Our family was on a beautiful course before Charlotte died . We had a new baby on the way, our first girl! Her nursery was perfect. My oldest son and I had painted it together as a love song to his baby sister. Her closet was bursting with the sweetest patterns and the softest fabrics. We had begun planning a trip so that she could meet our overseas family while she still had that baby smell. Charlotte was two weeks from her due date and our world was beautiful. Our sails were crisp and the skies were blue.
“I’m so sorry, there is no heartbeat.”
Our sky blackened with those words. We were abruptly shoved into a world that we didn’t know existed for newborns. Skin tears, bruises, blood, stillbirth, bereavement, death. There were questions we weren’t prepared to answer. Should we have an autopsy done on our baby? Should we cremate or bury? How much are we willing to spend on an urn? How do you plan a memorial for a baby? How do you tell a 3 and 5 year old that their sister is dead? We grasped at anything that resembled an answer and fumbled to find which way was “up”. Our eyes were raw and salty from too many tears and every thought was of surviving the next minute without her. Our house was a lifeboat adrift and alone on horizonless water.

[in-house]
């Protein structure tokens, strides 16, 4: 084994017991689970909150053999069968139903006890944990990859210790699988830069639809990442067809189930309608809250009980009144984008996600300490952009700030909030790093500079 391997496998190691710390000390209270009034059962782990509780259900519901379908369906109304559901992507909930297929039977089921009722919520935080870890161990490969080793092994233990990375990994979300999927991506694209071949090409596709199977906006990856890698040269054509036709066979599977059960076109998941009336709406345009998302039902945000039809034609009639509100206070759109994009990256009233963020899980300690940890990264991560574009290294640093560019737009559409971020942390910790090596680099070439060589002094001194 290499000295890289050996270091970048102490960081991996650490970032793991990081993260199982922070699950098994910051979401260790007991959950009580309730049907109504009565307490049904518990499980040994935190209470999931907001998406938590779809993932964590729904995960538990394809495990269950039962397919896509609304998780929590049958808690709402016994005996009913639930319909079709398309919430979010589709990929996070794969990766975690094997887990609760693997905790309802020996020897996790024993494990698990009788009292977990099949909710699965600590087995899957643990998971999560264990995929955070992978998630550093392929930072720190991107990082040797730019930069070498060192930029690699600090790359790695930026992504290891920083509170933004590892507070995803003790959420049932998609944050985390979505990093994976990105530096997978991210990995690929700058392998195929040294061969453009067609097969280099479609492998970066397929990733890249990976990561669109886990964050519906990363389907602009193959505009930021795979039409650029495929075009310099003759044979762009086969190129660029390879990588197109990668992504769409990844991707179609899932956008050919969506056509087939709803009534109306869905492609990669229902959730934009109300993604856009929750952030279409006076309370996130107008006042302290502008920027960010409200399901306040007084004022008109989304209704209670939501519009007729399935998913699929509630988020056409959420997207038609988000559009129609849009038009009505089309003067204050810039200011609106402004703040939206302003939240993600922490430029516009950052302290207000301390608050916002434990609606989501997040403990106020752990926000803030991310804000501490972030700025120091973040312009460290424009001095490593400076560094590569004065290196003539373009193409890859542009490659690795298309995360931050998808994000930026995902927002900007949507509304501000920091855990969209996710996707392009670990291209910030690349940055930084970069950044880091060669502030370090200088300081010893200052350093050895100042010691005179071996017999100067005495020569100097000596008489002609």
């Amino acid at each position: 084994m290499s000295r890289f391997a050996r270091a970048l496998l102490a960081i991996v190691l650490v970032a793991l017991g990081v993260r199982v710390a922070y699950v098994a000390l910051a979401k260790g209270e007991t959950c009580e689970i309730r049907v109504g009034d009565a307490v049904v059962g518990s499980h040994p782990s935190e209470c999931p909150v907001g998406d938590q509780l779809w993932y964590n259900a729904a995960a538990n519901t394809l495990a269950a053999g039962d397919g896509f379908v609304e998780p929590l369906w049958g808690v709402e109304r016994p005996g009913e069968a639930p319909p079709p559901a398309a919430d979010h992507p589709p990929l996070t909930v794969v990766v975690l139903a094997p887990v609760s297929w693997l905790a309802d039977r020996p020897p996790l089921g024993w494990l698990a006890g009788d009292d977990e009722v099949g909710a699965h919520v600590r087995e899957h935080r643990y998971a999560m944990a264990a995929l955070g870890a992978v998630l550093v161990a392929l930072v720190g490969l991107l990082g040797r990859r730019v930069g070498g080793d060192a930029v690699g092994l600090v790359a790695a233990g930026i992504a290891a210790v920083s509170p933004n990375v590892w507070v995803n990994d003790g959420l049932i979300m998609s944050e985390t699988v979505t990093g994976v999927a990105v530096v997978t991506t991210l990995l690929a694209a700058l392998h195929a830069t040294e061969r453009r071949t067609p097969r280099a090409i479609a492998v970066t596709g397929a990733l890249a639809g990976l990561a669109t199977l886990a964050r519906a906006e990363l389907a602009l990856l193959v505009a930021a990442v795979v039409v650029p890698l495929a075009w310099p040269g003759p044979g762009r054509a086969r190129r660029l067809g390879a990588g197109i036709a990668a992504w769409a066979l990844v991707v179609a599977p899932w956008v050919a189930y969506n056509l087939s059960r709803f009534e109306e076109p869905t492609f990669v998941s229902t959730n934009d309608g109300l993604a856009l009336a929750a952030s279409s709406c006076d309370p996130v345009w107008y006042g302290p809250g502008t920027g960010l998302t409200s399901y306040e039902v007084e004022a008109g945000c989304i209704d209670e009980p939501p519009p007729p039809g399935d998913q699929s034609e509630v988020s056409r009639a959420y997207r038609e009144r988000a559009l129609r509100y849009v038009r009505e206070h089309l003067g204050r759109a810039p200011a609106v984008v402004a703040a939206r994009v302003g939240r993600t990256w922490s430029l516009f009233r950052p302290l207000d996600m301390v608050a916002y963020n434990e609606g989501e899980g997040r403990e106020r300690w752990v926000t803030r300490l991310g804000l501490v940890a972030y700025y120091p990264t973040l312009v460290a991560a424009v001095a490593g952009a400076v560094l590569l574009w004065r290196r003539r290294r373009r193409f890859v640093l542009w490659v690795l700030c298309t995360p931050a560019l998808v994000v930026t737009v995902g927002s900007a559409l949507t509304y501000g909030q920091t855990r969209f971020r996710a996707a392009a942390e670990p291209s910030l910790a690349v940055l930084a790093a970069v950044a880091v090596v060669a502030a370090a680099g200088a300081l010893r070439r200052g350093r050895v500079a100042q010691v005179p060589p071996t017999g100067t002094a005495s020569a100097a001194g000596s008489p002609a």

When we first kicked our way to the surface of our grief, we eased back out into the world slowly. Every errand was exhausting. We carried with us pockets filled with tissues, escape plans, and fear of the next well-meant, “How’s the baby!”. We clung to our chaperones, those friends and family members who stuck with us as lifelines even after the tsunami of sympathy cards and frozen dinners stopped arriving at our doorstep.
Joyful, living, baby announcements circled ominously, producing anxiety even when they were out of sight.